Sometimes you and I have a problem. Sometimes, we cannot accept what Jesus sets in front of us. Sometimes, we are unwilling to follow the guidelines and rules God places before us. On occasion, some of us are too stubborn to do what God wants us to do. Even though we might know what God wants, and how to follow, sometimes—we do not.
The Rev. Janet Hunt relates something that happened about a month ago at her Lutheran church in De Kalb. Let’s see whether this helps us to understand Jesus’s words better.
“A few weeks back [in February], 93-year-old Vivian suffered a brain bleed. The damage was great and irreparable and her family opted to bring her home on hospice care. For the next almost two weeks, her 94-year-old husband sat by her bed, held her hand, and prayed and prayed and prayed. He was utterly heartbroken. From the start, I knew that they were just shy of their 70th wedding anniversary. Over the course of the last few weeks, I learned that they had been together much longer than that. For Bob actually held Vivian’s hand as he walked her to kindergarten 88 years ago.
“As the vigil neared its end, Bob became ill as well and was taken to the hospital with a severe case of pneumonia. A day later, his family talked his doctor into letting him go home, for they knew he had to be there when she died. And so he was. A day later he was back in the hospital once more. And a day after that, with a full heart and clear eyes, he declined all invasive treatment. He told me he was tired. He told me he only wanted to go to Vivian. I will not ever forget standing with him and with his family, praying for their hope and trust in God. His eyes were open and comprehending the whole time. Moments later, his nurse turned down the oxygen. After saying good-bye to his children, a few hours later he died, three days after his wife had breathed her last.
“Yes, he was 94. And yes, his health had been poor for some time. And no, he could not imagine a life without his beloved Vivian. And so, in a world where our medical system is set up to sustain ‘life’ at all costs, Bob faced it down and chose something other, something more. I cannot help but believe that while he surely did it for himself, he also did it for her. For while there was nothing more he could do for her, nor nothing more he needed to do for her, Bob was imagining heaven as a place where he could still be and do for his beloved. Even as he had always done. And he was willing to die to be able to do just that.”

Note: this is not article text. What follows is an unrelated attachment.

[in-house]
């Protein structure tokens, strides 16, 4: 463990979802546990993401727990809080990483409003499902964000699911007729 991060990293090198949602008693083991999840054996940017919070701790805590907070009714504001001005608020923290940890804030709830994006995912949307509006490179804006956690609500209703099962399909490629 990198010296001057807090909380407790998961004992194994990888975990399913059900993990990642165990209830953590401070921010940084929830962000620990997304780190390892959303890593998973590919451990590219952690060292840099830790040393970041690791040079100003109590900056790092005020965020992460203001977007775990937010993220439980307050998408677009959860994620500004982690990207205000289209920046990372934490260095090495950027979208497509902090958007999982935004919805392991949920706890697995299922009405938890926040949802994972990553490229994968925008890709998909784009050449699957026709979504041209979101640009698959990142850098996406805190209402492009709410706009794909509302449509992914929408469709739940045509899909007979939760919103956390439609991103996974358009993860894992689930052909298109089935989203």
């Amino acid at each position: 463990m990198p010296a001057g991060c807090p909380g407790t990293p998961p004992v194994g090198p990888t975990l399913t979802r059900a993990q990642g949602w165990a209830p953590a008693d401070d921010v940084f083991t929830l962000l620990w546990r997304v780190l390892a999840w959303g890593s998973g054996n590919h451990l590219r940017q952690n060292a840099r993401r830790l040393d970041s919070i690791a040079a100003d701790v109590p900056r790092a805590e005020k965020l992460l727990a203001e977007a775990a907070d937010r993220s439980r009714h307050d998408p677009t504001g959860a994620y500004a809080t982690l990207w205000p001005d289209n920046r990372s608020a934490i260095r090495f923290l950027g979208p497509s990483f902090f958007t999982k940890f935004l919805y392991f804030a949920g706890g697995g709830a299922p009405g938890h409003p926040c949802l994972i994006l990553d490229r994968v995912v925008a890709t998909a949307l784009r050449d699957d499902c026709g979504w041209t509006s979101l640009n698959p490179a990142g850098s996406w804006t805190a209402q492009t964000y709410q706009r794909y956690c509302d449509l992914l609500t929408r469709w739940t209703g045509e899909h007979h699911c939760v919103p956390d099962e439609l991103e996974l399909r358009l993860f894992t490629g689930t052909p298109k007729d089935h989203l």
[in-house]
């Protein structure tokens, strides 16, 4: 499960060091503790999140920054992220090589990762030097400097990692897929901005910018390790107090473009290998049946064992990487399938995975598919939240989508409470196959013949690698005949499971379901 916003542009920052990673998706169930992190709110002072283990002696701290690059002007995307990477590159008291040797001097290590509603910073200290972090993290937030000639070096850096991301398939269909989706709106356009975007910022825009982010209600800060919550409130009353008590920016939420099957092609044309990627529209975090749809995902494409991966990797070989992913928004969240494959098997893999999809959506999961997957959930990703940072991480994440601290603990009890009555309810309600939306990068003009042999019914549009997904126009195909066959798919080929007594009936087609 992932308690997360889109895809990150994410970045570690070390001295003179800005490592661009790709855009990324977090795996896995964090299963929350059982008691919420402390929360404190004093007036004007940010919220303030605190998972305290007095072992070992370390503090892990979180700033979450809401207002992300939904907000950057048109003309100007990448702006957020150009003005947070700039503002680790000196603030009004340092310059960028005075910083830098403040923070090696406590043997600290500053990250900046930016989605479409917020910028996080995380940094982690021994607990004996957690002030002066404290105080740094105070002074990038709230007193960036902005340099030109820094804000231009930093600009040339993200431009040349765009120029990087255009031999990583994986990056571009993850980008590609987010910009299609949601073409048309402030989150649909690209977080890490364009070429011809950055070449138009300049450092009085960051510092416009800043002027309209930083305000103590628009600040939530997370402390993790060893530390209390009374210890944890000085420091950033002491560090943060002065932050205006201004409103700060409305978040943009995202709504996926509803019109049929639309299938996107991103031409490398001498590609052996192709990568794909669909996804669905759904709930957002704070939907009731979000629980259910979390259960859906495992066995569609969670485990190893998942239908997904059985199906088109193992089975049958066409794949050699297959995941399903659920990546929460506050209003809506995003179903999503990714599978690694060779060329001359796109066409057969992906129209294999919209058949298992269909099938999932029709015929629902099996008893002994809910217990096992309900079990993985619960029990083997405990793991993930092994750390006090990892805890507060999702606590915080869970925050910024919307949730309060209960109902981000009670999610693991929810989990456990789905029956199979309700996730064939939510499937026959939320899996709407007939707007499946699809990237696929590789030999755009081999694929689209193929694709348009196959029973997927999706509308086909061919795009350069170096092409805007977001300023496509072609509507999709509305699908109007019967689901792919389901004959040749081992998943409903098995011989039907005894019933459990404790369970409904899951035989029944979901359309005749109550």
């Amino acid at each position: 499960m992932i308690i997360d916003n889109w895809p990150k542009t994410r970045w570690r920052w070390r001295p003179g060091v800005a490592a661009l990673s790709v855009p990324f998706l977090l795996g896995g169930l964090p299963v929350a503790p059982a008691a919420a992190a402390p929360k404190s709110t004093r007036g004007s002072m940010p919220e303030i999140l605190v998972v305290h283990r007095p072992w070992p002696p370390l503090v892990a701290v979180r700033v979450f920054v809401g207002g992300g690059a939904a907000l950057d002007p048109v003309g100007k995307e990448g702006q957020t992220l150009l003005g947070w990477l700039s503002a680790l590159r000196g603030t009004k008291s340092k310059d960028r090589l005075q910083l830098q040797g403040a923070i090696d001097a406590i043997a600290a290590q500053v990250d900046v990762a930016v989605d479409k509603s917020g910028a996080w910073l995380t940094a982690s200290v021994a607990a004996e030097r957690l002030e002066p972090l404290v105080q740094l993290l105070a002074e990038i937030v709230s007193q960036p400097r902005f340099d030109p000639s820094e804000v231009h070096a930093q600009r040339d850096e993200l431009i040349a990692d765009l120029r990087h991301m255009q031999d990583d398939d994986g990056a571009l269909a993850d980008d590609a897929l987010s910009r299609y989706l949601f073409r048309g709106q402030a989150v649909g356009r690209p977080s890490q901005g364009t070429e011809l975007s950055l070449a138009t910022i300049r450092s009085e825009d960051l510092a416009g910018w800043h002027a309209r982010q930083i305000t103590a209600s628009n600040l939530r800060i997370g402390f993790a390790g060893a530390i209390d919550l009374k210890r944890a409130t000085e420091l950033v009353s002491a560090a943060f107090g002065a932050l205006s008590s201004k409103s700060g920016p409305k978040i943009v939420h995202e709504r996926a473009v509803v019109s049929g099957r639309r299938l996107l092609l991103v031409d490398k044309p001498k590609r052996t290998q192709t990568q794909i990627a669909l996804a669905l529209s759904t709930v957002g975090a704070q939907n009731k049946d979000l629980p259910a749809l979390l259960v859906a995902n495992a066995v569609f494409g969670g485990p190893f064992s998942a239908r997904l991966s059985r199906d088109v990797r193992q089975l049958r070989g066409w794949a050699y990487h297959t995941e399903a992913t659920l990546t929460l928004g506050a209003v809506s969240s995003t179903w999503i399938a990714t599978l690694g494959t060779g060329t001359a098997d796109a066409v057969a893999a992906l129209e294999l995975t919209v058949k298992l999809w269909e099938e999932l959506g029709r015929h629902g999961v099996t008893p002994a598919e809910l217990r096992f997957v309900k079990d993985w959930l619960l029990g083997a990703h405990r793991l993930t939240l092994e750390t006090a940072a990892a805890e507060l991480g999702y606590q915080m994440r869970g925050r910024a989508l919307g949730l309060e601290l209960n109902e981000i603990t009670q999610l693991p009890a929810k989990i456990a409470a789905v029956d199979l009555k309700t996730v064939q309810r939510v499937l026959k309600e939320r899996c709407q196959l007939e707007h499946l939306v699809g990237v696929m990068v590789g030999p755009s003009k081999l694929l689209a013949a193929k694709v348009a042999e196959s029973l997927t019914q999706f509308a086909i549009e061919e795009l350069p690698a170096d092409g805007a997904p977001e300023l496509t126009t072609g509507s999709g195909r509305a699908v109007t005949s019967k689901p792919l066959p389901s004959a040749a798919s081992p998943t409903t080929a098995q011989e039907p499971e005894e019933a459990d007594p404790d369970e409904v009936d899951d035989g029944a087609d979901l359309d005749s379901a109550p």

Do you understand? Do you see? Jesus was willing to serve and to die, for each of us. He wants us to be ready to serve and to die, for each other.
That is where our reading from Jeremiah comes in. God doesn’t have the rule book on stone tablets any more, like the Ten Commandments that Moses brought down from the mountain top. No, the prophet Jeremiah tells us that the Lord will write God’s laws upon our hearts. We do not have to blindly follow rules, but instead enter into a relationship. A real, loving relationship with Someone who loves us more than anyone on earth possibly could. God writes guidelines of love, service and relationship inside each of us, on our hearts.
God loves us so much that God sent the man Jesus into this world, to communicate that wondrous love to humanity. Jesus is communicating that wondrous love and generous service to each of us, today.
Are you ready to follow Jesus? Let us follow Jesus in love, and follow Jesus in service. Who can you serve today?
 http://www.word-sunday.com/Files/b/5Lent-b/A-5Lent-b.html “The Glory of the Cross,” Lent 5B, Larry Broding’s Word-Sunday.Com: A Catholic Resource for This Sunday’s Gospel.
 http://dancingwiththeword.com/a-single-grain-dying-for-the-sake-of-life/ Rev. Janet Hunt, Dancing with the Word
(Suggestion: visit me at my regular blog for 2018: matterofprayer: A Year of Everyday Prayers. #PursuePEACE – and my other blog, A Year of Being Kind . Thanks!)